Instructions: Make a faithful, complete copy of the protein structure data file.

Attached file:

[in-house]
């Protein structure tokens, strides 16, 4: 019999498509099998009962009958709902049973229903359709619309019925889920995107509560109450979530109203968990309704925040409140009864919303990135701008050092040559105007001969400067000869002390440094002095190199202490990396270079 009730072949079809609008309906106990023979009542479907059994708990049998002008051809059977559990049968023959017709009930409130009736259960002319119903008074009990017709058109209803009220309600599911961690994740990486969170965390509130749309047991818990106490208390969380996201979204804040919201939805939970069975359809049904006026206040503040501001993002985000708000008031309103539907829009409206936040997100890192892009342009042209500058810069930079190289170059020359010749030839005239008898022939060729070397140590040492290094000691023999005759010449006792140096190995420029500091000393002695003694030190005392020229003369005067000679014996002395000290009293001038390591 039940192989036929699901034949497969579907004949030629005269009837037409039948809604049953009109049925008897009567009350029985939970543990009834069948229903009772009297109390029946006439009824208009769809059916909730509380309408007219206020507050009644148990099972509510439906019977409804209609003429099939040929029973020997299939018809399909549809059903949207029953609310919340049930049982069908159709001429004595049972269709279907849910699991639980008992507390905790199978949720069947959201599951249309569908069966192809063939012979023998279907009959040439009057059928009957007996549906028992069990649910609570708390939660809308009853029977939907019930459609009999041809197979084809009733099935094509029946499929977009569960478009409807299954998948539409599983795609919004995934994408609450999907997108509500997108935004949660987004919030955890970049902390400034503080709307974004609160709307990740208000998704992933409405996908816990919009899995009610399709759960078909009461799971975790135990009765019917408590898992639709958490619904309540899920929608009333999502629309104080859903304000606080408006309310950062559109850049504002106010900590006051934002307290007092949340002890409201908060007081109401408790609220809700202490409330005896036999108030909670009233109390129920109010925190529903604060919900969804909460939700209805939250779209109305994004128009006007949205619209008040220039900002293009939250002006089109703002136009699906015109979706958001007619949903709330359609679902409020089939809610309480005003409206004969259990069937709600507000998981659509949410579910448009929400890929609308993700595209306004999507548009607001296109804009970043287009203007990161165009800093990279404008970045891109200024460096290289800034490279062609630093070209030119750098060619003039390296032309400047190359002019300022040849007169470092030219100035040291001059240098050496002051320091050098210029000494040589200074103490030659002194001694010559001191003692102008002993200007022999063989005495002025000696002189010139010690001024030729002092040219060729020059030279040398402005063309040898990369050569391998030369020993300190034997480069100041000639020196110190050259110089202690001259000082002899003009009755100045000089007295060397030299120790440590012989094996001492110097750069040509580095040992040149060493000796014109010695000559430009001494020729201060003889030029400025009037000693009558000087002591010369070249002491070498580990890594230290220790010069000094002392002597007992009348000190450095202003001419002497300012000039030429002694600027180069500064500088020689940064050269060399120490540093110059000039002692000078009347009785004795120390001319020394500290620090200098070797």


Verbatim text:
[in-house]
């Protein structure tokens, strides 16, 4: 019999498509099998009962009958709902049973229903359709619309019925889920995107509560109450979530109203968990309704925040409140009864919303990135701008050092040559105007001969400067000869002390440094002095190199202490990396270079 009730072949079809609008309906106990023979009542479907059994708990049998002008051809059977559990049968023959017709009930409130009736259960002319119903008074009990017709058109209803009220309600599911961690994740990486969170965390509130749309047991818990106490208390969380996201979204804040919201939805939970069975359809049904006026206040503040501001993002985000708000008031309103539907829009409206936040997100890192892009342009042209500058810069930079190289170059020359010749030839005239008898022939060729070397140590040492290094000691023999005759010449006792140096190995420029500091000393002695003694030190005392020229003369005067000679014996002395000290009293001038390591 039940192989036929699901034949497969579907004949030629005269009837037409039948809604049953009109049925008897009567009350029985939970543990009834069948229903009772009297109390029946006439009824208009769809059916909730509380309408007219206020507050009644148990099972509510439906019977409804209609003429099939040929029973020997299939018809399909549809059903949207029953609310919340049930049982069908159709001429004595049972269709279907849910699991639980008992507390905790199978949720069947959201599951249309569908069966192809063939012979023998279907009959040439009057059928009957007996549906028992069990649910609570708390939660809308009853029977939907019930459609009999041809197979084809009733099935094509029946499929977009569960478009409807299954998948539409599983795609919004995934994408609450999907997108509500997108935004949660987004919030955890970049902390400034503080709307974004609160709307990740208000998704992933409405996908816990919009899995009610399709759960078909009461799971975790135990009765019917408590898992639709958490619904309540899920929608009333999502629309104080859903304000606080408006309310950062559109850049504002106010900590006051934002307290007092949340002890409201908060007081109401408790609220809700202490409330005896036999108030909670009233109390129920109010925190529903604060919900969804909460939700209805939250779209109305994004128009006007949205619209008040220039900002293009939250002006089109703002136009699906015109979706958001007619949903709330359609679902409020089939809610309480005003409206004969259990069937709600507000998981659509949410579910448009929400890929609308993700595209306004999507548009607001296109804009970043287009203007990161165009800093990279404008970045891109200024460096290289800034490279062609630093070209030119750098060619003039390296032309400047190359002019300022040849007169470092030219100035040291001059240098050496002051320091050098210029000494040589200074103490030659002194001694010559001191003692102008002993200007022999063989005495002025000696002189010139010690001024030729002092040219060729020059030279040398402005063309040898990369050569391998030369020993300190034997480069100041000639020196110190050259110089202690001259000082002899003009009755100045000089007295060397030299120790440590012989094996001492110097750069040509580095040992040149060493000796014109010695000559430009001494020729201060003889030029400025009037000693009558000087002591010369070249002491070498580990890594230290220790010069000094002392002597007992009348000190450095202003001419002497300012000039030429002694600027180069500064500088020689940064050269060399120490540093110059000039002692000078009347009785004795120390001319020394500290620090200098070797």